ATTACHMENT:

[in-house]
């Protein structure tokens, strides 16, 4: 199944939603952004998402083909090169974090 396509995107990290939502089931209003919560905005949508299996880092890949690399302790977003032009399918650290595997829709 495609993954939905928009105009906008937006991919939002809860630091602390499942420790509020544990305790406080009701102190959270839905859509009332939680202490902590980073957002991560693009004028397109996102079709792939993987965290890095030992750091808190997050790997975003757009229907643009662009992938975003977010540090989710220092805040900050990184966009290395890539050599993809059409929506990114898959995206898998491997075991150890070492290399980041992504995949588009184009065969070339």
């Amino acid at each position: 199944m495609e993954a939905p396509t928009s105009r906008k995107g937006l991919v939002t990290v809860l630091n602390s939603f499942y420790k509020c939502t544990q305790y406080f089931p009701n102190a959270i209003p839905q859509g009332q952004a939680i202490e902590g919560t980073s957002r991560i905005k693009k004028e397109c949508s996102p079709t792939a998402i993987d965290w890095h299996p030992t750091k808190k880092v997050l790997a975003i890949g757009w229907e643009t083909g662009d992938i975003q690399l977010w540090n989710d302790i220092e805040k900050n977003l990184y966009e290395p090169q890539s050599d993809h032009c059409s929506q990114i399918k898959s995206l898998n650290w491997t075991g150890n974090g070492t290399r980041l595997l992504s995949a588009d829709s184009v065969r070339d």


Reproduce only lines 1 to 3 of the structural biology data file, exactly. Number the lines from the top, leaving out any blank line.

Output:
[in-house]
């Protein structure tokens, strides 16, 4: 199944939603952004998402083909090169974090 396509995107990290939502089931209003919560905005949508299996880092890949690399302790977003032009399918650290595997829709 495609993954939905928009105009906008937006991919939002809860630091602390499942420790509020544990305790406080009701102190959270839905859509009332939680202490902590980073957002991560693009004028397109996102079709792939993987965290890095030992750091808190997050790997975003757009229907643009662009992938975003977010540090989710220092805040900050990184966009290395890539050599993809059409929506990114898959995206898998491997075991150890070492290399980041992504995949588009184009065969070339």
């Amino acid at each position: 199944m495609e993954a939905p396509t928009s105009r906008k995107g937006l991919v939002t990290v809860l630091n602390s939603f499942y420790k509020c939502t544990q305790y406080f089931p009701n102190a959270i209003p839905q859509g009332q952004a939680i202490e902590g919560t980073s957002r991560i905005k693009k004028e397109c949508s996102p079709t792939a998402i993987d965290w890095h299996p030992t750091k808190k880092v997050l790997a975003i890949g757009w229907e643009t083909g662009d992938i975003q690399l977010w540090n989710d302790i220092e805040k900050n977003l990184y966009e290395p090169q890539s050599d993809h032009c059409s929506q990114i399918k898959s995206l898998n650290w491997t075991g150890n974090g070492t290399r980041l595997l992504s995949a588009d829709s184009v065969r070339d």